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How does my state know if I have car insurance?

By Jim Sloan on June 3rd, 2010
Auto Insurance

How does my state know if I have car insurance?

Although all states in the U.S., with the exception of New Hampshire, require drivers to carry auto insurance, about 15 percent of the nation's drivers operate their vehicles without coverage.

As a result, those who have coverage pay higher premiums in order to cover the losses incurred when they are hit by an uninsured driver. States also spend millions trying to track down uninsured motorists and force them to buy insurance, and this in turn costs taxpayers even more.

The Insurance Information Institute (III) reports that mandatory insurance laws haven't reduced the number of uninsured drivers. In fact, there are signs that the proportion of uninsured motorists, which declined in recent years, may climb to 18 percent in 2010.

How do states try to monitor who's uninsured?

Over the years states have used a variety of methods to find uninsured motorists, including:

  • Requiring insurance carriers to file a monthly report with the state, so that the state can check their vehicle registrations against it. According to Loren McGlade, chairman of the Insurance Industry Committee on Motor Vehicle Administration, this system is rife with errors because name and address changes and long, complicated VIN numbers make it difficult for states to match their records against the insurance companies'.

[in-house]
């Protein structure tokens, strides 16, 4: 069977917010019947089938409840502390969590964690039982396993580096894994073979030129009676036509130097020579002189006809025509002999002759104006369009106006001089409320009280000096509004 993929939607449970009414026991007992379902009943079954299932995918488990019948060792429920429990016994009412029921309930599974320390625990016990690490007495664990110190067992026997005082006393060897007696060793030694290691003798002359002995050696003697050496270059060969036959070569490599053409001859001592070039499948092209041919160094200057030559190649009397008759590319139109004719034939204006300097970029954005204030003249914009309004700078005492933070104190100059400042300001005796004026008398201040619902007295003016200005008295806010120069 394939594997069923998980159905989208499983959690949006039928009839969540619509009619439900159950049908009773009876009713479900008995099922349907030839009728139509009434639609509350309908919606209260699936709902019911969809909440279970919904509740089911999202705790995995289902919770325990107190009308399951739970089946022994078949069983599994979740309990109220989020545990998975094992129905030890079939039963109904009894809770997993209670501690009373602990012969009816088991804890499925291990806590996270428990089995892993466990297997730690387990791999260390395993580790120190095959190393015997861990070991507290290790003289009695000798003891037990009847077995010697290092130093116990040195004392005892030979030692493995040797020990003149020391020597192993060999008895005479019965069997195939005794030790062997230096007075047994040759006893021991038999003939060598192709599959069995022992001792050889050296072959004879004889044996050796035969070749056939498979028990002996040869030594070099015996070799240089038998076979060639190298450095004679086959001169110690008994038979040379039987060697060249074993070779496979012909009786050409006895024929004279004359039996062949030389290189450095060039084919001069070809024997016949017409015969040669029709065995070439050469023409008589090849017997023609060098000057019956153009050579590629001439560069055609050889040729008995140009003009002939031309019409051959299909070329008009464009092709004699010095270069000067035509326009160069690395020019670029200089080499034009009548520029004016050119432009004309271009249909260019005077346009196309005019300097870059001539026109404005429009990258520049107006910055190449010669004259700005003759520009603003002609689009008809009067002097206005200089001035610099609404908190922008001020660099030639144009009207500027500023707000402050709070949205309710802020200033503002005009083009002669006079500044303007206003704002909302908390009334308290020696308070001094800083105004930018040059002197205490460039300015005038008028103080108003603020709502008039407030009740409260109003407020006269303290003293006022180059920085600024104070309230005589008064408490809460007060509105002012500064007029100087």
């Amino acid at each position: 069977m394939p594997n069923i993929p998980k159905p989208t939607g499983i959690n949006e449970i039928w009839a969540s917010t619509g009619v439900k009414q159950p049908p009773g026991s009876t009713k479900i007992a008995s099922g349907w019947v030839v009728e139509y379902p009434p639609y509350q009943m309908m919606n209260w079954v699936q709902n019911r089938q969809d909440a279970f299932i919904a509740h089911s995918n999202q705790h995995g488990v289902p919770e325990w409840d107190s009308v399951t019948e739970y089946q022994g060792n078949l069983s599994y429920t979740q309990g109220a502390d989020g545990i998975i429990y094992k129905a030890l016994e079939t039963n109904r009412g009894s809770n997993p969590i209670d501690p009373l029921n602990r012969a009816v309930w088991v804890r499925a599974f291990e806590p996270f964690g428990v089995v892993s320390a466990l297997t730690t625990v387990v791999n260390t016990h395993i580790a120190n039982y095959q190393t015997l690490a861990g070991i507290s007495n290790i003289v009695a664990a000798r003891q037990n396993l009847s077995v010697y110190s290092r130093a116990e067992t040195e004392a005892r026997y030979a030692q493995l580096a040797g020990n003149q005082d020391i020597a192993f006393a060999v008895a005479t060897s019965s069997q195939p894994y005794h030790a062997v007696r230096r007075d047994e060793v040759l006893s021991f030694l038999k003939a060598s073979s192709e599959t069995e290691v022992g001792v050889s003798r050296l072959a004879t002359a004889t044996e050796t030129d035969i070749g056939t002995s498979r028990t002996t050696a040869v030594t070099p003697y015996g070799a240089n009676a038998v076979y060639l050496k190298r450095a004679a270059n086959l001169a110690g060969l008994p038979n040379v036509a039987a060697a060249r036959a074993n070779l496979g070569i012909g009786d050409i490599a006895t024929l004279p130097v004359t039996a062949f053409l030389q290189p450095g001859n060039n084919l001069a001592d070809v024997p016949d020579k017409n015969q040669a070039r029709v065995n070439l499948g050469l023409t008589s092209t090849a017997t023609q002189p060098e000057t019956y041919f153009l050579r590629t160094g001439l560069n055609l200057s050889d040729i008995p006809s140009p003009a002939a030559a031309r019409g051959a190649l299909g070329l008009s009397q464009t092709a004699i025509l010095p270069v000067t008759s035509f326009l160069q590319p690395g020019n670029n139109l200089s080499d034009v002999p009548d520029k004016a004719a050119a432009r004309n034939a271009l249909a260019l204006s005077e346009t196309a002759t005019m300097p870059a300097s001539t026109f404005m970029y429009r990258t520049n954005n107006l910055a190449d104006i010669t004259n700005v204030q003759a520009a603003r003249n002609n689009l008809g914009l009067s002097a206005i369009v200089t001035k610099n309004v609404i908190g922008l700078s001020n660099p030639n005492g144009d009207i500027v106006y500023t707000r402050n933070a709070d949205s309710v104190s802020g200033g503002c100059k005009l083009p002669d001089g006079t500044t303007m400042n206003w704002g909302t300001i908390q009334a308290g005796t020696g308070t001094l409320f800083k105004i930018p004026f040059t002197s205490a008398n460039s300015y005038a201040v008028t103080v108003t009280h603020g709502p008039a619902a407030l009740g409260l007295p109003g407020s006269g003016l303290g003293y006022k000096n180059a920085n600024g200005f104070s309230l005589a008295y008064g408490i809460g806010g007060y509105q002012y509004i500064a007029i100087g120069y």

• Requiring carriers to report all policies that have been cancelled, lapsed or that were not renewed. States use the information to follow up with potentially uninsured drivers.
  • Requiring insurance companies to provide the state each month with their entire "comprehensive database" or "book of business" of customers. States then compare the previous month's data with the new data to determine which names have been added or dropped from coverage. Then they compare data from company to company in order to eliminate people who merely switched insurance companies. People who don't show up on anyone's list will hear from the state after a 30 or 45-day lag to allow for any additional proof of insurance to show up.
  • Random sampling. This is where the state sends insurance companies a spreadsheet with about one-twelfth of the state's drivers on it and the insurance companies have to confirm that the person has insurance.

The cost to consumers

The insurance industry spends millions of dollars a year complying with all the state regulations, and because there are a variety of systems in different states, the insurance industry can't save money by implementing an industry-wide approach.

The costs are often borne by the consumer. According to McGlade's group, consumers--in addition to paying higher premiums to offset the costs of uninsured motorists--also pay higher fees and taxes to fund the government regulation of uninsured motorists.

What's more, many insured drivers are fined when they are mistakenly identified as uninsured, and the regulatory costs diminishes competition and gives consumers fewer choices for auto insurance.